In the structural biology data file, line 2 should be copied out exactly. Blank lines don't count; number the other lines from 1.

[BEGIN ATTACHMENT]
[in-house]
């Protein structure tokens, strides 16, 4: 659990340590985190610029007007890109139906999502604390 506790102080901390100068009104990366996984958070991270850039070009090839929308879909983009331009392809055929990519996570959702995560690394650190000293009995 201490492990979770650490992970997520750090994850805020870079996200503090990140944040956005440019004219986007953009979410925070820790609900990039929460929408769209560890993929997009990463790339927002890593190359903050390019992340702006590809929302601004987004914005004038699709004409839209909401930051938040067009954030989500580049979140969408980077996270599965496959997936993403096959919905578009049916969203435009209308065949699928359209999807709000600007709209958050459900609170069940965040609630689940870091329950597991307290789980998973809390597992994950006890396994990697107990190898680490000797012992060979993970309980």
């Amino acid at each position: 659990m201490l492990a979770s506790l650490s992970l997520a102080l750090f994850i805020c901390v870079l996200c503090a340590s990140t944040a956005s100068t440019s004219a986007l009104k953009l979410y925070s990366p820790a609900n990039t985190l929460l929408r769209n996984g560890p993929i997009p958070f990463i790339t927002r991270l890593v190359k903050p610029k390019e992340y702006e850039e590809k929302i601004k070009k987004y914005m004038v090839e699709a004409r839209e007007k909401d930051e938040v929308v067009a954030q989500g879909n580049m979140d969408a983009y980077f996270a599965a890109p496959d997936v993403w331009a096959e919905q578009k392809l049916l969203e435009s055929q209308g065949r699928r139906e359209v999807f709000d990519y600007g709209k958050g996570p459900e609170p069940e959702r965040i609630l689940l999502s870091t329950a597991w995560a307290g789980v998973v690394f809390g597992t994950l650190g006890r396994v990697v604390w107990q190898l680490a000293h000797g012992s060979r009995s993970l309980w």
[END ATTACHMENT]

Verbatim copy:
């Protein structure tokens, strides 16, 4: 659990340590985190610029007007890109139906999502604390 506790102080901390100068009104990366996984958070991270850039070009090839929308879909983009331009392809055929990519996570959702995560690394650190000293009995 201490492990979770650490992970997520750090994850805020870079996200503090990140944040956005440019004219986007953009979410925070820790609900990039929460929408769209560890993929997009990463790339927002890593190359903050390019992340702006590809929302601004987004914005004038699709004409839209909401930051938040067009954030989500580049979140969408980077996270599965496959997936993403096959919905578009049916969203435009209308065949699928359209999807709000600007709209958050459900609170069940965040609630689940870091329950597991307290789980998973809390597992994950006890396994990697107990190898680490000797012992060979993970309980």